Twilio provides a REST API for HTTP requests from your application to the Twilio servers. This works well for actions like sending an SMS message, or placing a voice call. What happens when your application needs to respond to an event processed by Twilio? One example where your application might need to respond would be that someone makes a phone call to one of your Twilio phone numbers - what should Twilio do next?
Twilio will send your web application HTTP (or HTTPS) requests after certain events occur - these events differ for each Twilio product. These requests are known as webhooks or callbacks. Typically, the reason that your web application would get an HTTP callback would be that something a user did should probably be handled by your web application.
For instance, after a customer hangs up on a voice call to a customer service phone number provided by Twilio, a webhook can be sent to your web application. Your web application could tag the customer service agent who handled that phone call as available, add a record to the customer's profile about the length of the call, and then prompt the customer service agent to write follow up notes.
Some Twilio products may use a different pattern to notify your application that something has occurred - for instance, in an iOS app, there may be a delegate. Typically, webhooks are used because your application does not maintain an open session or connection with Twilio - so Twilio makes an asynchronous HTTP (or HTTPS) request to your web server.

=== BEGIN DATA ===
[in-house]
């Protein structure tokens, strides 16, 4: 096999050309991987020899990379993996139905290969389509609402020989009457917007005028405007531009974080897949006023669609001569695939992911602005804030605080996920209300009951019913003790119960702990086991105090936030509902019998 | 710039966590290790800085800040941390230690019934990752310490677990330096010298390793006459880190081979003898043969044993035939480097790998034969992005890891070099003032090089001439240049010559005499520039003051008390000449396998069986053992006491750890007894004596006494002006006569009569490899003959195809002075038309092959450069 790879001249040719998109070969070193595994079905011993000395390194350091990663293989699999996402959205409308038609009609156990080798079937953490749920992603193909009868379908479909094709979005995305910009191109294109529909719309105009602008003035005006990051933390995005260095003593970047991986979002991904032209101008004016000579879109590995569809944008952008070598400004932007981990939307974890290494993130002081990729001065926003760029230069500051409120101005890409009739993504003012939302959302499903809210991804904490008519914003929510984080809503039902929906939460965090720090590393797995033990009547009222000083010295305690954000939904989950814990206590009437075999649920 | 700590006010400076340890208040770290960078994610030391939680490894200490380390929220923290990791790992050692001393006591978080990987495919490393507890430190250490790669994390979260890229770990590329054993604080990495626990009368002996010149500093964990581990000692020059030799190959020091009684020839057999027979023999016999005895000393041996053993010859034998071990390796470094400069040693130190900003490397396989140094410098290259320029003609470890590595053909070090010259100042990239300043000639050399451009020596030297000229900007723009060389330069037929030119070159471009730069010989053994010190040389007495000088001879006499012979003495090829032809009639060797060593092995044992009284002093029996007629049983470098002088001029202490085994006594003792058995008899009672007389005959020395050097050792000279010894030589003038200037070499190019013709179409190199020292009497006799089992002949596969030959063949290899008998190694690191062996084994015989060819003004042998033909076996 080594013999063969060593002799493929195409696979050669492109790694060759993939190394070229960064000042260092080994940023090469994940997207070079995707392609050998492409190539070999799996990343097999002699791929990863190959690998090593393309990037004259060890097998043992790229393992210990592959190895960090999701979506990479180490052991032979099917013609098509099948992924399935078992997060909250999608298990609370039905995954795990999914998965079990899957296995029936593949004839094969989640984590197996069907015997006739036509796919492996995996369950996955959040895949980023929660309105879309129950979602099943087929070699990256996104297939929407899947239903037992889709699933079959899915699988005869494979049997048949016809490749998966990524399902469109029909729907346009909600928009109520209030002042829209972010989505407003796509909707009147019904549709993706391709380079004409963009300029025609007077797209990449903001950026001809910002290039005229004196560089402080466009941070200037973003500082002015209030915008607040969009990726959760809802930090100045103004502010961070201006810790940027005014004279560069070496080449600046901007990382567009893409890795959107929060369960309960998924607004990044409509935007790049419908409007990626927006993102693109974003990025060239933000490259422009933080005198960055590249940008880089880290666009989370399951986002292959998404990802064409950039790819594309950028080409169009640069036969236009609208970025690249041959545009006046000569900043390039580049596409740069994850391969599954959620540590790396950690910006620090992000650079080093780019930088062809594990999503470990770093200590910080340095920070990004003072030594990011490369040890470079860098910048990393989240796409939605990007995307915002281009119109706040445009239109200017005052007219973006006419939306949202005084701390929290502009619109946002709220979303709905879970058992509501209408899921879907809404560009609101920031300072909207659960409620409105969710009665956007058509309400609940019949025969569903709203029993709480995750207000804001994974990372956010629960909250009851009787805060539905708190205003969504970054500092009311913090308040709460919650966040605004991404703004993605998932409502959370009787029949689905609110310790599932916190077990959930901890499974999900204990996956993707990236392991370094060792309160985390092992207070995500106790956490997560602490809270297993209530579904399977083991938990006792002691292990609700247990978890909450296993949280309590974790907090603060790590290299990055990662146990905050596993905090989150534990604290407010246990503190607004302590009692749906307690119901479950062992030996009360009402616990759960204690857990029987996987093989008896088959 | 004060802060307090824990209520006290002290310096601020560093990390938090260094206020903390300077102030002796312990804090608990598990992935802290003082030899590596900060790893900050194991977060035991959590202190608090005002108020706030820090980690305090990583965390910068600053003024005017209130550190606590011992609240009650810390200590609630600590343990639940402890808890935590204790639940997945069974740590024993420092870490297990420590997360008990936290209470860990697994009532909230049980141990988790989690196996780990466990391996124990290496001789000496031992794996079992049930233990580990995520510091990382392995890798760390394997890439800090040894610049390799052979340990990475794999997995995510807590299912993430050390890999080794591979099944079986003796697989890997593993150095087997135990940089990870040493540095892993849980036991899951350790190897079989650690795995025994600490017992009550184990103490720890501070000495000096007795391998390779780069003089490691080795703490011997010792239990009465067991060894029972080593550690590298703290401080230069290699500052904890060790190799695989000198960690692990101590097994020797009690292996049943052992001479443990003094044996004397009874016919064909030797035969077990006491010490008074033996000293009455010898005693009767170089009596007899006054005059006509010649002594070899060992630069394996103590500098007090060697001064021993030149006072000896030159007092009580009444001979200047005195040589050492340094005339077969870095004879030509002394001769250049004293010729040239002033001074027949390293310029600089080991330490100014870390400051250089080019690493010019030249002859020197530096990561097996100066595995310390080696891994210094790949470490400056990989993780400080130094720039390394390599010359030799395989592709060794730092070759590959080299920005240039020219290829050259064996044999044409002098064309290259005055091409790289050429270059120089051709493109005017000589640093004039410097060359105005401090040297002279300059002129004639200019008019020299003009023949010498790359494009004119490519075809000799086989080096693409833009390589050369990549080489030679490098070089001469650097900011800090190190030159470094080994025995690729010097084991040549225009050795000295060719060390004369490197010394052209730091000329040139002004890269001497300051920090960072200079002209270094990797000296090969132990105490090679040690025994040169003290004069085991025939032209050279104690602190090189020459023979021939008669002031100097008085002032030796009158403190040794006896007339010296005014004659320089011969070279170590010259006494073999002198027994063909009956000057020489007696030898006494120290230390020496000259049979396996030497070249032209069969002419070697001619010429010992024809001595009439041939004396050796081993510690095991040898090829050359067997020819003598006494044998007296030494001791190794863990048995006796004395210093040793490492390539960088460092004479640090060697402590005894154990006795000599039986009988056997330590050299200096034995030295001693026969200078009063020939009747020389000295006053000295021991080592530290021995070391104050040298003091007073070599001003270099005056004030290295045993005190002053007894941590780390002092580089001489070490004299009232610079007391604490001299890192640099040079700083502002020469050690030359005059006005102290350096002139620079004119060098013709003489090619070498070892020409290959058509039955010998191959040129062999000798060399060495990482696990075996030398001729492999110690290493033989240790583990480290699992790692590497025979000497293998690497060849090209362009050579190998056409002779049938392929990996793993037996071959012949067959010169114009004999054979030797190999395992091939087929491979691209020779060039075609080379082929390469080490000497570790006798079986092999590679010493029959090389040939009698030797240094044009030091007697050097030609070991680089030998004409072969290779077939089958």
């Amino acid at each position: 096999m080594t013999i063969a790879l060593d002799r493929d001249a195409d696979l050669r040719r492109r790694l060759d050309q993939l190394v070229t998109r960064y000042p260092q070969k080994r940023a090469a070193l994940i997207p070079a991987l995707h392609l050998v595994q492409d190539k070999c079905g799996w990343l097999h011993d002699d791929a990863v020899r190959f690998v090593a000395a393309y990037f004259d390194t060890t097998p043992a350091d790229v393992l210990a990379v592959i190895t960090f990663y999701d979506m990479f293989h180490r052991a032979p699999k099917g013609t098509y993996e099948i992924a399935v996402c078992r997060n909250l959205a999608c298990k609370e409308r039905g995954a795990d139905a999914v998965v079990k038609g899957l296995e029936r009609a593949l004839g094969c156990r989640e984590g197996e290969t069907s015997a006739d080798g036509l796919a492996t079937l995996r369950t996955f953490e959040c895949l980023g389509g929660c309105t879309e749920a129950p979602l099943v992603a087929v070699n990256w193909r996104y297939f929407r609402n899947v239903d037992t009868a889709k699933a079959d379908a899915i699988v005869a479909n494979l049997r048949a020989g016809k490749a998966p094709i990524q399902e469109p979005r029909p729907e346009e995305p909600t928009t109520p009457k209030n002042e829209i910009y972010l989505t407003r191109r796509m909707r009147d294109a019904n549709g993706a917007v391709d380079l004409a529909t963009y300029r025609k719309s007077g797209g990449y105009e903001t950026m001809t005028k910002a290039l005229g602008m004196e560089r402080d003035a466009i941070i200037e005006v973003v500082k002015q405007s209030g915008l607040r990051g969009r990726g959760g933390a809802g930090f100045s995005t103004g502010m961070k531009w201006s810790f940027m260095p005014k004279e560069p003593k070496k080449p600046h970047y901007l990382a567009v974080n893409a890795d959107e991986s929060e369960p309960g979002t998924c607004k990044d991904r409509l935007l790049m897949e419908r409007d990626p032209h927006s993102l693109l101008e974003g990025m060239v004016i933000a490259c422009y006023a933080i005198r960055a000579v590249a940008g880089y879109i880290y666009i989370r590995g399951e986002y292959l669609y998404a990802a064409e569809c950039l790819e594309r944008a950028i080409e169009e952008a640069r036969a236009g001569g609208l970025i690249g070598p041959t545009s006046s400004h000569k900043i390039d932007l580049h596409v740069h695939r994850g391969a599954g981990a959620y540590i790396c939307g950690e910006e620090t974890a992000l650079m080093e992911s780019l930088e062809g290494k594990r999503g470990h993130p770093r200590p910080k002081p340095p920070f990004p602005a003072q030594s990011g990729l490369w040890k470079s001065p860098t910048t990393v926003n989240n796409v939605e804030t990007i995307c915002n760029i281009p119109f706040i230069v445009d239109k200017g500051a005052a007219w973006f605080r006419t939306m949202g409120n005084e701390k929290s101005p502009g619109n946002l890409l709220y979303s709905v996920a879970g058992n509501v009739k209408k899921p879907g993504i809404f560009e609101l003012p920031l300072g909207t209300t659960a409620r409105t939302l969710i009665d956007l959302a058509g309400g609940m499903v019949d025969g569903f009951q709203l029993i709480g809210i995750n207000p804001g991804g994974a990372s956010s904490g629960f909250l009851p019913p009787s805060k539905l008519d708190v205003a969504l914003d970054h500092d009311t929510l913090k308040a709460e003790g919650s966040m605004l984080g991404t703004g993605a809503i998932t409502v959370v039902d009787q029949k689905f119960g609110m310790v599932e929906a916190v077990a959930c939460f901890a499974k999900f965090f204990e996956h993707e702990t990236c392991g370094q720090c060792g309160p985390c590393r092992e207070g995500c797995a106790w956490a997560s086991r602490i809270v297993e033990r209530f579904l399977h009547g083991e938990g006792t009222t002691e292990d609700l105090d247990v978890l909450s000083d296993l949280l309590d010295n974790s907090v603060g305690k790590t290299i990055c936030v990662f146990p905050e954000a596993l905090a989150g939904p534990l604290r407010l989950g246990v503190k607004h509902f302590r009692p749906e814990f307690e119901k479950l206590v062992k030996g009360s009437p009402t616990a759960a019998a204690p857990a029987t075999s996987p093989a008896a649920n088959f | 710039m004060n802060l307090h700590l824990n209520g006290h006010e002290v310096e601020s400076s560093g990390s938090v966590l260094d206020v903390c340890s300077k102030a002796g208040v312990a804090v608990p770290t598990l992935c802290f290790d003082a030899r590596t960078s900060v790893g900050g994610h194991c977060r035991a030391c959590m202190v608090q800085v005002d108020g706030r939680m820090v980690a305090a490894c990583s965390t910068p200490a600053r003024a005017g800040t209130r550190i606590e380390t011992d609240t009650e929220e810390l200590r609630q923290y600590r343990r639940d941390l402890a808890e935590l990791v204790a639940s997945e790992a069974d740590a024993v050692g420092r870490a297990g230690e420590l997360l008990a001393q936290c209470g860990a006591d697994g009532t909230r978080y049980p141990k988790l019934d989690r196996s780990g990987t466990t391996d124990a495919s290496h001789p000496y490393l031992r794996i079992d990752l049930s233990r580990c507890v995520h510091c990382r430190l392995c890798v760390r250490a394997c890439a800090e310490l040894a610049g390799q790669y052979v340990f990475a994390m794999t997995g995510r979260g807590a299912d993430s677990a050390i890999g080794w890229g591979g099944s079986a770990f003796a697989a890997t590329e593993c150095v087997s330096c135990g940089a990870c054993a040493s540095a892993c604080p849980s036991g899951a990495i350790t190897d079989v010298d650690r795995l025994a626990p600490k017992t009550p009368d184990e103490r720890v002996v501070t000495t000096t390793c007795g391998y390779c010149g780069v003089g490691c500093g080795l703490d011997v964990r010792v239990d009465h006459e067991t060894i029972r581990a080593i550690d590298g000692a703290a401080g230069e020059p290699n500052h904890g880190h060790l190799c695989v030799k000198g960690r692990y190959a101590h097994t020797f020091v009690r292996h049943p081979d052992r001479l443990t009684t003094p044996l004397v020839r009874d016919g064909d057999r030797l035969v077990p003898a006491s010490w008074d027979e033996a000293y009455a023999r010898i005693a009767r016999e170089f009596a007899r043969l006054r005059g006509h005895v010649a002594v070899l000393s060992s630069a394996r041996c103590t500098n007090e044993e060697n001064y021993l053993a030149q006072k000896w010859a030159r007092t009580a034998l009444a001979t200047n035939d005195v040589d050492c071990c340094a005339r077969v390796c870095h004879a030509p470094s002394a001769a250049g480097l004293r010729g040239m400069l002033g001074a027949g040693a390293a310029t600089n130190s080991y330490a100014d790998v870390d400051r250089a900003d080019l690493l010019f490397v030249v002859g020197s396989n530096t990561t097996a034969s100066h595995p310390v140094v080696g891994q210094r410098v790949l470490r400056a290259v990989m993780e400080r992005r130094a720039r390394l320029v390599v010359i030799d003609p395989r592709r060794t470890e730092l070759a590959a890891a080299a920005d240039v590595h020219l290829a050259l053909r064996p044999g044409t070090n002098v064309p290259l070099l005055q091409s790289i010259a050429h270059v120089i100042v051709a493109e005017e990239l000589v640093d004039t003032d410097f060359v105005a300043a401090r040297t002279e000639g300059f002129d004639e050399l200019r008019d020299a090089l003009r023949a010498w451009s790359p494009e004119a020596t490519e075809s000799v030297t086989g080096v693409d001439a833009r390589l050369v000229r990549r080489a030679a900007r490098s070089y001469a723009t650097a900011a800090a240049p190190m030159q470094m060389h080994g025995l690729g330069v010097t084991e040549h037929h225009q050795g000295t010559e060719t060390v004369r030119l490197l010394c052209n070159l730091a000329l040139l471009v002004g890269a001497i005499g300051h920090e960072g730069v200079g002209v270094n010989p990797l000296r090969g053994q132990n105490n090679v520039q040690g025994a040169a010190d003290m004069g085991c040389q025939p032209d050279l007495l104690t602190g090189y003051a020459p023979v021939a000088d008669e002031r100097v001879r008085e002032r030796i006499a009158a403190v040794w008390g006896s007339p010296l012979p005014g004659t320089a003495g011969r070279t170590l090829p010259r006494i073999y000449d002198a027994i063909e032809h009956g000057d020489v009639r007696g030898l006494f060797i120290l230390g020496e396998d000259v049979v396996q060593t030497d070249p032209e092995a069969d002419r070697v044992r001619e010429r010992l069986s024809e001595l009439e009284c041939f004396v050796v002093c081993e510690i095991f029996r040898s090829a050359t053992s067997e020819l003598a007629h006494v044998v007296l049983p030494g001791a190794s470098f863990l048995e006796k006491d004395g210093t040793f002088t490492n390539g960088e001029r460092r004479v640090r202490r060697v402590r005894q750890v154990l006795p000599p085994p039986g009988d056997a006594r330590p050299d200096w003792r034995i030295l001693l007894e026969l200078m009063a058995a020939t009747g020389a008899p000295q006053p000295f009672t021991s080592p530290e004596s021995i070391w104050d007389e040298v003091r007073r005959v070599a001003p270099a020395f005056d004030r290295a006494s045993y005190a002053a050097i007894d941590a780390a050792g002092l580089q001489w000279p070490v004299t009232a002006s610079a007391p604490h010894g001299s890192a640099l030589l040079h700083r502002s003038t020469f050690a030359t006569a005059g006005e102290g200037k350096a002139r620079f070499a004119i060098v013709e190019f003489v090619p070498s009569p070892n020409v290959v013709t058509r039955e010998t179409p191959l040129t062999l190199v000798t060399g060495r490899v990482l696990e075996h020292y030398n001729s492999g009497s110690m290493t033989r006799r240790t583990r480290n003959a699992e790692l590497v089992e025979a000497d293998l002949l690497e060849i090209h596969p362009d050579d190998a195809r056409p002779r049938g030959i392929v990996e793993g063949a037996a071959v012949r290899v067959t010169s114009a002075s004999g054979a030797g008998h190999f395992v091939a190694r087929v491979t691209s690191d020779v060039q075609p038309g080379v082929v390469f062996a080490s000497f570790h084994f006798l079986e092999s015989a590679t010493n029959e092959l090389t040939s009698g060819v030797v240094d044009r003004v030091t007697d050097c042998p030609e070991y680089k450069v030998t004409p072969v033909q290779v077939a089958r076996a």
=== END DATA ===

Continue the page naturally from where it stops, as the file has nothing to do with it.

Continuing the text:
Some webhooks from Twilio require a response - for instance an inbound SMS message to a Twilio phone number will trigger a webhook to your web application. Your web application would need to return valid Twilio Markup Language (TwiML) to the Twilio webhook request, even if the TwiML response is simply an empty
Other webhooks, such as one notifying your web application that a voice recording is complete, are informational. Twilio does not require a response from your web application, other than an HTTP status code of 200 (OK).
Twilio webhooks require a publicly accessible URL of some kind. While you can put basic HTTP authentication on the URL for security, the URL itself must be one that Twilio can send an HTTP request. In practice, this means that using your local computer for development requires a separate step. Typically there are routers and/or firewalls between your computer and the public internet, which means that unless you use network address translation (NAT), you'll need to use separate software to create a publicly-accessible IP address that can pass requests to your local web application server.
One freely available tool to create these tunnels is ngrok. With ngrok, you can have an HTTPS URL (such as https://dc3b6xfb.ngrok.io) that tunnels requests to a web application server running locally on your own computer at a given port.
Simply install ngrok from the above link, and then run a command similar to:
ngrok http 8080
Replace 8080 in the above command with the port that your development web server is listening to - common ports are 3000, 4567, 5000, 8000, and 8080.
You will see a display from ngrok similar to the following:
Next to the forwarding label, you will see your new publicly accessible URL. Use that URL when you configure your webhooks with Twilio, and requests will be served from your local computer. Keep the ngrok command open to maintain the same domain name, however, ngrok will expire publicly accessible domain names after a length of time if you are not on a paid subscription plan.
There's lots more to learn about webhooks and we've put together some detailed documentation to help you dive deeper into how to use and manage them.